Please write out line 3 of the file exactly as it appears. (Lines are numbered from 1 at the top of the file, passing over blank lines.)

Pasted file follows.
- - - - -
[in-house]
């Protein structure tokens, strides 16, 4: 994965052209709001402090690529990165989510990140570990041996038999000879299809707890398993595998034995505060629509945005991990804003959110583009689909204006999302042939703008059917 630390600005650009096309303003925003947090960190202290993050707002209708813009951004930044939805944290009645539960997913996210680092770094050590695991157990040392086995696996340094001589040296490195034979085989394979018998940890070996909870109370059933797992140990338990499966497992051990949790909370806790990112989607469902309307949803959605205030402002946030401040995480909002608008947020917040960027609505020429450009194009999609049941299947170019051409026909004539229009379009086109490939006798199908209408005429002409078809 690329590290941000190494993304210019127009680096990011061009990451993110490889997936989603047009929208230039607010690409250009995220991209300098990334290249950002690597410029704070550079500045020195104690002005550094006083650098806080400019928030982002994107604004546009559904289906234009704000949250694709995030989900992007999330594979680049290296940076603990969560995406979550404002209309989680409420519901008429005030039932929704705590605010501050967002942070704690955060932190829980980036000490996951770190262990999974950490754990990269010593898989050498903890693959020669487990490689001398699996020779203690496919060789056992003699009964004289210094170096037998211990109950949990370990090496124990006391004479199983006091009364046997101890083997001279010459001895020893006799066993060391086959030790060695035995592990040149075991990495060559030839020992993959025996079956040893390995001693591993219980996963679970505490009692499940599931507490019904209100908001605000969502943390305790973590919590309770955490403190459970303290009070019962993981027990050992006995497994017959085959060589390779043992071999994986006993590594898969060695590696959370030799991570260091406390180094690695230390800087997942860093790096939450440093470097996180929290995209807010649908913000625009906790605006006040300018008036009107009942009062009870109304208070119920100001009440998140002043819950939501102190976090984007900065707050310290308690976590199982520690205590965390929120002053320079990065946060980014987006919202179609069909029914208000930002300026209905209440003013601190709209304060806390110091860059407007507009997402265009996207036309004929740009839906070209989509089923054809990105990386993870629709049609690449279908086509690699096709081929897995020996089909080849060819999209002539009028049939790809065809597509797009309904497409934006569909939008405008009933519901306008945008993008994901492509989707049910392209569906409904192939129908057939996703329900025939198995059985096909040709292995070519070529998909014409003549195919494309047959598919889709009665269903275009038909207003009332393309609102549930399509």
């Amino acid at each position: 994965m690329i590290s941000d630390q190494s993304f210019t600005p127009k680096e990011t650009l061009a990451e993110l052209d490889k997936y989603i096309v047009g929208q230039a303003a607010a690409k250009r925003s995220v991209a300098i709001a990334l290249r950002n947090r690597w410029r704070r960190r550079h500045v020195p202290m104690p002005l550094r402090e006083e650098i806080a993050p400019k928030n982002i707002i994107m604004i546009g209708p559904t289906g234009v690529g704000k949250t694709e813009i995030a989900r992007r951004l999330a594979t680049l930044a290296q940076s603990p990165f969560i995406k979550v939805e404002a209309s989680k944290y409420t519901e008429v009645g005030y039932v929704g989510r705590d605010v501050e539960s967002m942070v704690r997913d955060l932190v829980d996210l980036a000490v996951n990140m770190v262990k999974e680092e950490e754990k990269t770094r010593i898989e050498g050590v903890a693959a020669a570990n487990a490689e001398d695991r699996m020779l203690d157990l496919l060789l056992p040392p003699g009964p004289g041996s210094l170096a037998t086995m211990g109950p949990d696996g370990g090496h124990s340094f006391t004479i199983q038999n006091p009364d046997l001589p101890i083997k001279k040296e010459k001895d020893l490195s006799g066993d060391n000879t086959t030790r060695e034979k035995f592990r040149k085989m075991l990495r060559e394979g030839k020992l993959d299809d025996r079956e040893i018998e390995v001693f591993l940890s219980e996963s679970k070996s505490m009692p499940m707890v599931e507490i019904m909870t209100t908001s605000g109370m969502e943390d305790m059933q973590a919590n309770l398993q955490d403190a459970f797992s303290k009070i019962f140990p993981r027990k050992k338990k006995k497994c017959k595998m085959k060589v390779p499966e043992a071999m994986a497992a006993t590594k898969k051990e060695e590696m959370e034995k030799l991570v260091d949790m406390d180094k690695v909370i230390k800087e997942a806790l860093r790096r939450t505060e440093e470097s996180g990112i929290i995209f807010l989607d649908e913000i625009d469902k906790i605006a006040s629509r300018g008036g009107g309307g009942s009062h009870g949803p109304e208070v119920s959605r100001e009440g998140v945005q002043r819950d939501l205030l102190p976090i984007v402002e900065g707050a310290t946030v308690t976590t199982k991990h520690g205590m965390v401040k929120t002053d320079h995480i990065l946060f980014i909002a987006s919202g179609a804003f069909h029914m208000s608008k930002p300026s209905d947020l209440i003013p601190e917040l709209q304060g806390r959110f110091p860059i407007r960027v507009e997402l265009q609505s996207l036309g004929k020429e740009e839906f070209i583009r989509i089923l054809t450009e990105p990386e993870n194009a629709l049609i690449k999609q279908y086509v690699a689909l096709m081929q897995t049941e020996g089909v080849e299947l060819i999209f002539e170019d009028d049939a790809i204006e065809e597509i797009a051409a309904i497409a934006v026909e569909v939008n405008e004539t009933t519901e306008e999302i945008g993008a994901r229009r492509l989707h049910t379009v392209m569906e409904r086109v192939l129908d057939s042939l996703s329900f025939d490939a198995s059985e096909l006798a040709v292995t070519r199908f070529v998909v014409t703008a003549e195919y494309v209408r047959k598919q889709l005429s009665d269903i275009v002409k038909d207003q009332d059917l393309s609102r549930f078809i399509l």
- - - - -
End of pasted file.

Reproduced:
């Amino acid at each position: 994965m690329i590290s941000d630390q190494s993304f210019t600005p127009k680096e990011t650009l061009a990451e993110l052209d490889k997936y989603i096309v047009g929208q230039a303003a607010a690409k250009r925003s995220v991209a300098i709001a990334l290249r950002n947090r690597w410029r704070r960190r550079h500045v020195p202290m104690p002005l550094r402090e006083e650098i806080a993050p400019k928030n982002i707002i994107m604004i546009g209708p559904t289906g234009v690529g704000k949250t694709e813009i995030a989900r992007r951004l999330a594979t680049l930044a290296q940076s603990p990165f969560i995406k979550v939805e404002a209309s989680k944290y409420t519901e008429v009645g005030y039932v929704g989510r705590d605010v501050e539960s967002m942070v704690r997913d955060l932190v829980d996210l980036a000490v996951n990140m770190v262990k999974e680092e950490e754990k990269t770094r010593i898989e050498g050590v903890a693959a020669a570990n487990a490689e001398d695991r699996m020779l203690d157990l496919l060789l056992p040392p003699g009964p004289g041996s210094l170096a037998t086995m211990g109950p949990d696996g370990g090496h124990s340094f006391t004479i199983q038999n006091p009364d046997l001589p101890i083997k001279k040296e010459k001895d020893l490195s006799g066993d060391n000879t086959t030790r060695e034979k035995f592990r040149k085989m075991l990495r060559e394979g030839k020992l993959d299809d025996r079956e040893i018998e390995v001693f591993l940890s219980e996963s679970k070996s505490m009692p499940m707890v599931e507490i019904m909870t209100t908001s605000g109370m969502e943390d305790m059933q973590a919590n309770l398993q955490d403190a459970f797992s303290k009070i019962f140990p993981r027990k050992k338990k006995k497994c017959k595998m085959k060589v390779p499966e043992a071999m994986a497992a006993t590594k898969k051990e060695e590696m959370e034995k030799l991570v260091d949790m406390d180094k690695v909370i230390k800087e997942a806790l860093r790096r939450t505060e440093e470097s996180g990112i929290i995209f807010l989607d649908e913000i625009d469902k906790i605006a006040s629509r300018g008036g009107g309307g009942s009062h009870g949803p109304e208070v119920s959605r100001e009440g998140v945005q002043r819950d939501l205030l102190p976090i984007v402002e900065g707050a310290t946030v308690t976590t199982k991990h520690g205590m965390v401040k929120t002053d320079h995480i990065l946060f980014i909002a987006s919202g179609a804003f069909h029914m208000s608008k930002p300026s209905d947020l209440i003013p601190e917040l709209q304060g806390r959110f110091p860059i407007r960027v507009e997402l265009q609505s996207l036309g004929k020429e740009e839906f070209i583009r989509i089923l054809t450009e990105p990386e993870n194009a629709l049609i690449k999609q279908y086509v690699a689909l096709m081929q897995t049941e020996g089909v080849e299947l060819i999209f002539e170019d009028d049939a790809i204006e065809e597509i797009a051409a309904i497409a934006v026909e569909v939008n405008e004539t009933t519901e306008e999302i945008g993008a994901r229009r492509l989707h049910t379009v392209m569906e409904r086109v192939l129908d057939s042939l996703s329900f025939d490939a198995s059985e096909l006798a040709v292995t070519r199908f070529v998909v014409t703008a003549e195919y494309v209408r047959k598919q889709l005429s009665d269903i275009v002409k038909d207003q009332d059917l393309s609102r549930f078809i399509l």